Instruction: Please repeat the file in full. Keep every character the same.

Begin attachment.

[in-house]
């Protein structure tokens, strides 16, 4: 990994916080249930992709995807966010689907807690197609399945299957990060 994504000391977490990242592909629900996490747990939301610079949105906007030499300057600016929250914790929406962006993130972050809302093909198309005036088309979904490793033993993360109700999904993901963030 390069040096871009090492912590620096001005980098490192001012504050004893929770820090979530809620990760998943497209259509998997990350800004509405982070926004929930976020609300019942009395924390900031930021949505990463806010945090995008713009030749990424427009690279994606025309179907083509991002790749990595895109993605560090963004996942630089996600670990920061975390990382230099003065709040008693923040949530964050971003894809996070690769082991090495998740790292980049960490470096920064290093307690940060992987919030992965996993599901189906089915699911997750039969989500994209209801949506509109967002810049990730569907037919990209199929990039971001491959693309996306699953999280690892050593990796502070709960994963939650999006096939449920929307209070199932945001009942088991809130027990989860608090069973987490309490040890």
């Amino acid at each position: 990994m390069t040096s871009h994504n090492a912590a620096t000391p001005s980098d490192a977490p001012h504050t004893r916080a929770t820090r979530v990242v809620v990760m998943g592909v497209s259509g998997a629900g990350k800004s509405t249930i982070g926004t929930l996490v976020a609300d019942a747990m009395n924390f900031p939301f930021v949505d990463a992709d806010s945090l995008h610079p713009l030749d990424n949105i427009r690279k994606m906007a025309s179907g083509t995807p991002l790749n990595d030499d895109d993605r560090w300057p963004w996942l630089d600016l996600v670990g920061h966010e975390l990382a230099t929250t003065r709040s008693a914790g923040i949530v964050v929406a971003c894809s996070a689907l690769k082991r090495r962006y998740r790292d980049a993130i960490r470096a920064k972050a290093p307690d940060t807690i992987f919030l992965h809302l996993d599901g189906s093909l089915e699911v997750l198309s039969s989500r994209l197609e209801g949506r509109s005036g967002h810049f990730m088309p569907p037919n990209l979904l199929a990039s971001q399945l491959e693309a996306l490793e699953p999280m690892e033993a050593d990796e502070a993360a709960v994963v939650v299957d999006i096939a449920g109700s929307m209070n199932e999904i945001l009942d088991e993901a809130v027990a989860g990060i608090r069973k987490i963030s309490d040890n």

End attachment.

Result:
[in-house]
């Protein structure tokens, strides 16, 4: 990994916080249930992709995807966010689907807690197609399945299957990060 994504000391977490990242592909629900996490747990939301610079949105906007030499300057600016929250914790929406962006993130972050809302093909198309005036088309979904490793033993993360109700999904993901963030 390069040096871009090492912590620096001005980098490192001012504050004893929770820090979530809620990760998943497209259509998997990350800004509405982070926004929930976020609300019942009395924390900031930021949505990463806010945090995008713009030749990424427009690279994606025309179907083509991002790749990595895109993605560090963004996942630089996600670990920061975390990382230099003065709040008693923040949530964050971003894809996070690769082991090495998740790292980049960490470096920064290093307690940060992987919030992965996993599901189906089915699911997750039969989500994209209801949506509109967002810049990730569907037919990209199929990039971001491959693309996306699953999280690892050593990796502070709960994963939650999006096939449920929307209070199932945001009942088991809130027990989860608090069973987490309490040890």
């Amino acid at each position: 990994m390069t040096s871009h994504n090492a912590a620096t000391p001005s980098d490192a977490p001012h504050t004893r916080a929770t820090r979530v990242v809620v990760m998943g592909v497209s259509g998997a629900g990350k800004s509405t249930i982070g926004t929930l996490v976020a609300d019942a747990m009395n924390f900031p939301f930021v949505d990463a992709d806010s945090l995008h610079p713009l030749d990424n949105i427009r690279k994606m906007a025309s179907g083509t995807p991002l790749n990595d030499d895109d993605r560090w300057p963004w996942l630089d600016l996600v670990g920061h966010e975390l990382a230099t929250t003065r709040s008693a914790g923040i949530v964050v929406a971003c894809s996070a689907l690769k082991r090495r962006y998740r790292d980049a993130i960490r470096a920064k972050a290093p307690d940060t807690i992987f919030l992965h809302l996993d599901g189906s093909l089915e699911v997750l198309s039969s989500r994209l197609e209801g949506r509109s005036g967002h810049f990730m088309p569907p037919n990209l979904l199929a990039s971001q399945l491959e693309a996306l490793e699953p999280m690892e033993a050593d990796e502070a993360a709960v994963v939650v299957d999006i096939a449920g109700s929307m209070n199932e999904i945001l009942d088991e993901a809130v027990a989860g990060i608090r069973k987490i963030s309490d040890n």